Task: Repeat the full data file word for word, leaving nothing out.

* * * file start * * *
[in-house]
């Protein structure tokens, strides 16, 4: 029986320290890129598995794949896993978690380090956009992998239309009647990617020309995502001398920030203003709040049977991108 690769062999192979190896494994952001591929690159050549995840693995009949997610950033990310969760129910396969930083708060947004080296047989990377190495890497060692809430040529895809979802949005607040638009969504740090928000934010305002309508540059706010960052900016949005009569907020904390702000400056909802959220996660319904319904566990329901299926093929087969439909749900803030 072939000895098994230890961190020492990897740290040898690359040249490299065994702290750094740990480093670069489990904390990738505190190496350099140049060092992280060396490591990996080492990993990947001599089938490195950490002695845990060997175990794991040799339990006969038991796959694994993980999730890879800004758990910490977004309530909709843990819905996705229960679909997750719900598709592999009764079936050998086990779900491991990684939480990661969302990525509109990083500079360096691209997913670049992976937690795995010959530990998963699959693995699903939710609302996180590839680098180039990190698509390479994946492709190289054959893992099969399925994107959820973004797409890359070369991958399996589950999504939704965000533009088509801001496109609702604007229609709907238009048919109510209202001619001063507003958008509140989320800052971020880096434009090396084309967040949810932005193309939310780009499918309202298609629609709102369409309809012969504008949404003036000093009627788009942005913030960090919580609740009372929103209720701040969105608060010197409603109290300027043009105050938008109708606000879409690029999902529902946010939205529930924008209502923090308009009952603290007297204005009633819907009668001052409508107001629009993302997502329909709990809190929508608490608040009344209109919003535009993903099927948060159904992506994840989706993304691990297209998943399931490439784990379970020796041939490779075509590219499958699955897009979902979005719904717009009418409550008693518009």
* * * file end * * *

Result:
[in-house]
């Protein structure tokens, strides 16, 4: 029986320290890129598995794949896993978690380090956009992998239309009647990617020309995502001398920030203003709040049977991108 690769062999192979190896494994952001591929690159050549995840693995009949997610950033990310969760129910396969930083708060947004080296047989990377190495890497060692809430040529895809979802949005607040638009969504740090928000934010305002309508540059706010960052900016949005009569907020904390702000400056909802959220996660319904319904566990329901299926093929087969439909749900803030 072939000895098994230890961190020492990897740290040898690359040249490299065994702290750094740990480093670069489990904390990738505190190496350099140049060092992280060396490591990996080492990993990947001599089938490195950490002695845990060997175990794991040799339990006969038991796959694994993980999730890879800004758990910490977004309530909709843990819905996705229960679909997750719900598709592999009764079936050998086990779900491991990684939480990661969302990525509109990083500079360096691209997913670049992976937690795995010959530990998963699959693995699903939710609302996180590839680098180039990190698509390479994946492709190289054959893992099969399925994107959820973004797409890359070369991958399996589950999504939704965000533009088509801001496109609702604007229609709907238009048919109510209202001619001063507003958008509140989320800052971020880096434009090396084309967040949810932005193309939310780009499918309202298609629609709102369409309809012969504008949404003036000093009627788009942005913030960090919580609740009372929103209720701040969105608060010197409603109290300027043009105050938008109708606000879409690029999902529902946010939205529930924008209502923090308009009952603290007297204005009633819907009668001052409508107001629009993302997502329909709990809190929508608490608040009344209109919003535009993903099927948060159904992506994840989706993304691990297209998943399931490439784990379970020796041939490779075509590219499958699955897009979902979005719904717009009418409550008693518009």